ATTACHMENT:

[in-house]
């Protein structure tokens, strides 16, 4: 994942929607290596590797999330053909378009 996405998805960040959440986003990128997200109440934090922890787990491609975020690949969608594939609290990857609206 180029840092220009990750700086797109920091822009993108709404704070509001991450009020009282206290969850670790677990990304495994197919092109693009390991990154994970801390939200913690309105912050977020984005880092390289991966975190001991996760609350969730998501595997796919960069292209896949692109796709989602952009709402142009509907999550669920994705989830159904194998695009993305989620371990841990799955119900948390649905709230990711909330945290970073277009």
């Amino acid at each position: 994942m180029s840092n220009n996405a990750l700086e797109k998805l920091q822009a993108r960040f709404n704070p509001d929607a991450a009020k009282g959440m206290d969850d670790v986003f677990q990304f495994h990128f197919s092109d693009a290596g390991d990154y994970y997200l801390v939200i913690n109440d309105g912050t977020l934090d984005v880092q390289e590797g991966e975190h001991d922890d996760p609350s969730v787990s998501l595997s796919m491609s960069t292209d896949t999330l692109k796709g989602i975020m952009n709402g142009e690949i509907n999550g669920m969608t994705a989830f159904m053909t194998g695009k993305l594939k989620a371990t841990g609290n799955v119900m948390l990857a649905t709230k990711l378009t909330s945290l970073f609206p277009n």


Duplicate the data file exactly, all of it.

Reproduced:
[in-house]
């Protein structure tokens, strides 16, 4: 994942929607290596590797999330053909378009 996405998805960040959440986003990128997200109440934090922890787990491609975020690949969608594939609290990857609206 180029840092220009990750700086797109920091822009993108709404704070509001991450009020009282206290969850670790677990990304495994197919092109693009390991990154994970801390939200913690309105912050977020984005880092390289991966975190001991996760609350969730998501595997796919960069292209896949692109796709989602952009709402142009509907999550669920994705989830159904194998695009993305989620371990841990799955119900948390649905709230990711909330945290970073277009």
């Amino acid at each position: 994942m180029s840092n220009n996405a990750l700086e797109k998805l920091q822009a993108r960040f709404n704070p509001d929607a991450a009020k009282g959440m206290d969850d670790v986003f677990q990304f495994h990128f197919s092109d693009a290596g390991d990154y994970y997200l801390v939200i913690n109440d309105g912050t977020l934090d984005v880092q390289e590797g991966e975190h001991d922890d996760p609350s969730v787990s998501l595997s796919m491609s960069t292209d896949t999330l692109k796709g989602i975020m952009n709402g142009e690949i509907n999550g669920m969608t994705a989830f159904m053909t194998g695009k993305l594939k989620a371990t841990g609290n799955v119900m948390l990857a649905t709230k990711l378009t909330s945290l970073f609206p277009n």